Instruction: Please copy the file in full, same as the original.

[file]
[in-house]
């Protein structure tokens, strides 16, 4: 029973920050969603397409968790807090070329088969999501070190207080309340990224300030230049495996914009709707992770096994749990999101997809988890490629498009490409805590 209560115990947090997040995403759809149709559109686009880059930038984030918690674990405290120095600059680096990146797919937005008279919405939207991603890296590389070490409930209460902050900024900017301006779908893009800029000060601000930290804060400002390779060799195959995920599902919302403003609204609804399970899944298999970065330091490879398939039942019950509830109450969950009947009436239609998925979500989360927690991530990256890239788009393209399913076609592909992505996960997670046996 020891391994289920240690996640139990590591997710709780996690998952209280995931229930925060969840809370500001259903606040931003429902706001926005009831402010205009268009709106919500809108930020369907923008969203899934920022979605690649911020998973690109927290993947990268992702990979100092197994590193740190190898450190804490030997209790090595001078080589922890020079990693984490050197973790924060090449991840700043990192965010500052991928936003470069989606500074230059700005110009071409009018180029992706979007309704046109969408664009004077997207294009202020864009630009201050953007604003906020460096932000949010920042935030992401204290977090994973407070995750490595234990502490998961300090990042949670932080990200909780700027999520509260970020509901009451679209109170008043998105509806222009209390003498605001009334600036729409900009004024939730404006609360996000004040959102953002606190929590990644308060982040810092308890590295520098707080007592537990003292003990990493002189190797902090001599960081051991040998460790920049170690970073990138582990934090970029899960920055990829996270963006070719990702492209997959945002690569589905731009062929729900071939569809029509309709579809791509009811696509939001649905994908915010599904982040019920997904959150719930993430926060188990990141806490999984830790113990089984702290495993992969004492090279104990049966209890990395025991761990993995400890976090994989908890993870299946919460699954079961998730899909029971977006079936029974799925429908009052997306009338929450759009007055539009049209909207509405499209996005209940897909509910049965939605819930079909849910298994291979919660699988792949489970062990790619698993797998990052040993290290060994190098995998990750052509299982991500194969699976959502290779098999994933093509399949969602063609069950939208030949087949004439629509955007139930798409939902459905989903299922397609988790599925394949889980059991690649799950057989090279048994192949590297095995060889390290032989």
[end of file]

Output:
[in-house]
């Protein structure tokens, strides 16, 4: 029973920050969603397409968790807090070329088969999501070190207080309340990224300030230049495996914009709707992770096994749990999101997809988890490629498009490409805590 209560115990947090997040995403759809149709559109686009880059930038984030918690674990405290120095600059680096990146797919937005008279919405939207991603890296590389070490409930209460902050900024900017301006779908893009800029000060601000930290804060400002390779060799195959995920599902919302403003609204609804399970899944298999970065330091490879398939039942019950509830109450969950009947009436239609998925979500989360927690991530990256890239788009393209399913076609592909992505996960997670046996 020891391994289920240690996640139990590591997710709780996690998952209280995931229930925060969840809370500001259903606040931003429902706001926005009831402010205009268009709106919500809108930020369907923008969203899934920022979605690649911020998973690109927290993947990268992702990979100092197994590193740190190898450190804490030997209790090595001078080589922890020079990693984490050197973790924060090449991840700043990192965010500052991928936003470069989606500074230059700005110009071409009018180029992706979007309704046109969408664009004077997207294009202020864009630009201050953007604003906020460096932000949010920042935030992401204290977090994973407070995750490595234990502490998961300090990042949670932080990200909780700027999520509260970020509901009451679209109170008043998105509806222009209390003498605001009334600036729409900009004024939730404006609360996000004040959102953002606190929590990644308060982040810092308890590295520098707080007592537990003292003990990493002189190797902090001599960081051991040998460790920049170690970073990138582990934090970029899960920055990829996270963006070719990702492209997959945002690569589905731009062929729900071939569809029509309709579809791509009811696509939001649905994908915010599904982040019920997904959150719930993430926060188990990141806490999984830790113990089984702290495993992969004492090279104990049966209890990395025991761990993995400890976090994989908890993870299946919460699954079961998730899909029971977006079936029974799925429908009052997306009338929450759009007055539009049209909207509405499209996005209940897909509910049965939605819930079909849910298994291979919660699988792949489970062990790619698993797998990052040993290290060994190098995998990750052509299982991500194969699976959502290779098999994933093509399949969602063609069950939208030949087949004439629509955007139930798409939902459905989903299922397609988790599925394949889980059991690649799950057989090279048994192949590297095995060889390290032989």